Author: K. A. Hayton
Title: The Other Side of Whale Road
Publisher: Lightning Books
Publication Date: 2 September 2021
Genre: Teen Historical Fantasy
Comments: I was given a free copy in exchange for an honest review from The Write Reads and the author. All opinions are my own and are in no way influenced by travelling in time.
HOW DARK WERE THE DARK AGES? JOSS IS ABOUT TO FIND OUT…
‘The Vikings are better armed than we are. They have long, heavy axes that can take a man’s head from his shoulder.
‘I know this because I see it happen.’
When his mum burns down their house on the Whitehorse estate, sixteen-year-old Joss is sent to live in a sleepy Suffolk village.
The place is steeped in history, as Joss learns when a bike accident pitches him back more than 1,000 years to an Anglo-Saxon village. That history also tells him his new friends are in mortal peril from bloodthirsty invaders. Can he warn their ruler, King Edmund, in time?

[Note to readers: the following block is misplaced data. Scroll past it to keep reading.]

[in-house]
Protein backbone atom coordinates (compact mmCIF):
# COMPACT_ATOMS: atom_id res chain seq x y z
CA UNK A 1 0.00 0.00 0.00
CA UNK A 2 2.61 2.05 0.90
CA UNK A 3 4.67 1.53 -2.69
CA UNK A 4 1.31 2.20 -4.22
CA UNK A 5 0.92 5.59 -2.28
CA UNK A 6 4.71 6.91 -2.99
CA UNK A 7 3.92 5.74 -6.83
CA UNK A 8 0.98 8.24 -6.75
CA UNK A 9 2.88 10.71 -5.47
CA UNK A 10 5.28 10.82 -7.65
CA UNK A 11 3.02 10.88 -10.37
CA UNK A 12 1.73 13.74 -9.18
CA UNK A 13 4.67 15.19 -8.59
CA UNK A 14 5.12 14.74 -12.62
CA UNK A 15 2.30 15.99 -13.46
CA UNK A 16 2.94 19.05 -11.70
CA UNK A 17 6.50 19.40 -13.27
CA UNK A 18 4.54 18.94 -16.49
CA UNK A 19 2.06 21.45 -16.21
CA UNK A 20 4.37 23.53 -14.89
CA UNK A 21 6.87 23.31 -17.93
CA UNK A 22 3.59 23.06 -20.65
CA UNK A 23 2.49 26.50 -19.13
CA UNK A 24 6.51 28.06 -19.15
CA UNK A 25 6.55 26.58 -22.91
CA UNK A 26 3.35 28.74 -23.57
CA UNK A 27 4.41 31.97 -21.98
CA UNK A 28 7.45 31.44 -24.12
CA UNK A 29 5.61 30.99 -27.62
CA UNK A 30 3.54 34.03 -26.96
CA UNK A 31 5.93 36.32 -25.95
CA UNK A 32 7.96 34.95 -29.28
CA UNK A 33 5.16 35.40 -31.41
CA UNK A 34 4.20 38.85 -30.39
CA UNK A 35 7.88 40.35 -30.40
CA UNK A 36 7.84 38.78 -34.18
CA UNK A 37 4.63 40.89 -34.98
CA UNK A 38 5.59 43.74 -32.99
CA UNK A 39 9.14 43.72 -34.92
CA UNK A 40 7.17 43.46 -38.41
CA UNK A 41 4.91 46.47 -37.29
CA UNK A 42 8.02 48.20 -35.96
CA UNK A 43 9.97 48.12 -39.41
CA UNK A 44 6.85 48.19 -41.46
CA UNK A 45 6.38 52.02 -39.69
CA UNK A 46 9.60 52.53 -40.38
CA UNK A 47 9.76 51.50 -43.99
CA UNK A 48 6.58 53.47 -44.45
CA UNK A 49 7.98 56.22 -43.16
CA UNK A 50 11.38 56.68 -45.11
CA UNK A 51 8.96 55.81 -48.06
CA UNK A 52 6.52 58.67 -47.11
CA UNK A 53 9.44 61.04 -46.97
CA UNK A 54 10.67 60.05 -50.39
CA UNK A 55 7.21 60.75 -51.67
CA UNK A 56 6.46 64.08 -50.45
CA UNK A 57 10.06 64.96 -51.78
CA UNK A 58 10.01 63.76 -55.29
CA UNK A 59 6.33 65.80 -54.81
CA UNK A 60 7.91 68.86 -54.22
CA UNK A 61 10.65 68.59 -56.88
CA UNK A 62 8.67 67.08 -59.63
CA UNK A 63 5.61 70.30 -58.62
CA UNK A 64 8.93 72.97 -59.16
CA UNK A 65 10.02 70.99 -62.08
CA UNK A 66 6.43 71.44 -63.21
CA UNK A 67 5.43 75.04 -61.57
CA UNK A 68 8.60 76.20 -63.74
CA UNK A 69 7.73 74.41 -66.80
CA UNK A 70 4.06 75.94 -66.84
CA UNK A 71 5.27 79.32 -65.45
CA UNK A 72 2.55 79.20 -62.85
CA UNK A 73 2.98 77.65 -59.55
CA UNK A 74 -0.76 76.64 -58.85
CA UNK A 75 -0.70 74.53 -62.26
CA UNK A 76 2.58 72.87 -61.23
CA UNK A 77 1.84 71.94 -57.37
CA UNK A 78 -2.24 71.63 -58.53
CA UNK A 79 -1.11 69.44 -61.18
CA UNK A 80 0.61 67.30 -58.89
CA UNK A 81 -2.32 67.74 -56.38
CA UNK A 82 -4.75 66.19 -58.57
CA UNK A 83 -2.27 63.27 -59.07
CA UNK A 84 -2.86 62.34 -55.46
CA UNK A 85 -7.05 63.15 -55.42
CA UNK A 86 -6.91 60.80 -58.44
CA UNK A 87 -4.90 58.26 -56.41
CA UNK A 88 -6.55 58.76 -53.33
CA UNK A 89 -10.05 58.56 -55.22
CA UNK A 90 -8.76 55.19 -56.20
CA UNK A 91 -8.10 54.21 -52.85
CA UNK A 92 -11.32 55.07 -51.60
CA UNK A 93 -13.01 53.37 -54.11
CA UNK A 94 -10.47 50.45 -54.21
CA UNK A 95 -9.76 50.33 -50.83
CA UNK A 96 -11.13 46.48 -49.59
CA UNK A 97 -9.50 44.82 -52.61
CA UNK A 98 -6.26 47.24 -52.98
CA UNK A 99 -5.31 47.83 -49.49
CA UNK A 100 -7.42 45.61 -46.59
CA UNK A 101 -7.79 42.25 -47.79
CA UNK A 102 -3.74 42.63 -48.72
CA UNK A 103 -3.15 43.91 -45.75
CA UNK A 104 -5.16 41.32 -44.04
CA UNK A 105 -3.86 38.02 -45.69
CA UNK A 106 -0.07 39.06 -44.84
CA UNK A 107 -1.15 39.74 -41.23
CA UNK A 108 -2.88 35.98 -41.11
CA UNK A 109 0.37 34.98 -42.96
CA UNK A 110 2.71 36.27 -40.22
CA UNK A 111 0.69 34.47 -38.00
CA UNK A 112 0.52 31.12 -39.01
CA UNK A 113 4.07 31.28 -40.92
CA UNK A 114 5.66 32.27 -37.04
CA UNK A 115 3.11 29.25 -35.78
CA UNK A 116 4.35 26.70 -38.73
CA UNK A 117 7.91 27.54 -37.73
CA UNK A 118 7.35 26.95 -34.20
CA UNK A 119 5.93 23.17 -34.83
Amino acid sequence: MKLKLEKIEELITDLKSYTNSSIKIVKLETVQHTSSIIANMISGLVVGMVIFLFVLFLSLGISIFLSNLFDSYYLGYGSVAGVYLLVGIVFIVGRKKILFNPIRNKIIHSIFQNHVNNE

And will he ever get home?
Due to ill health I haven’t been able to read as much as I wanted this month and have only managed to get to the first few chapters of this book. This is partly my fault for agreeing to do so many blog tours this month in addition to suddenly becoming sick.
What I have read so far, though, I have really enjoyed.
The character of Joss seems well-rounded without your usual clichéd ‘child plucked from the system with a chip on his shoulder’.
He genuinely seems to care about people, especially his sisters and the foster parents he is placed with. He is steady but realistic about his chances at his new school and found myself rooting for him early on.
The author has a great way with descriptions and has given the area a real focus. I’m looking forward to seeing how things progress with the time travel aspect but have heard good things from the other people on this tour.
K.A. HAYTON was born in Lincolnshire and read English at Sheffield University. She lives in Suffolk with
her husband and has two daughters. The idea for The Other Side of the Whale Road came from her study of old
English poetry at university, and from living in a place where Anglo-Saxon history feels very close.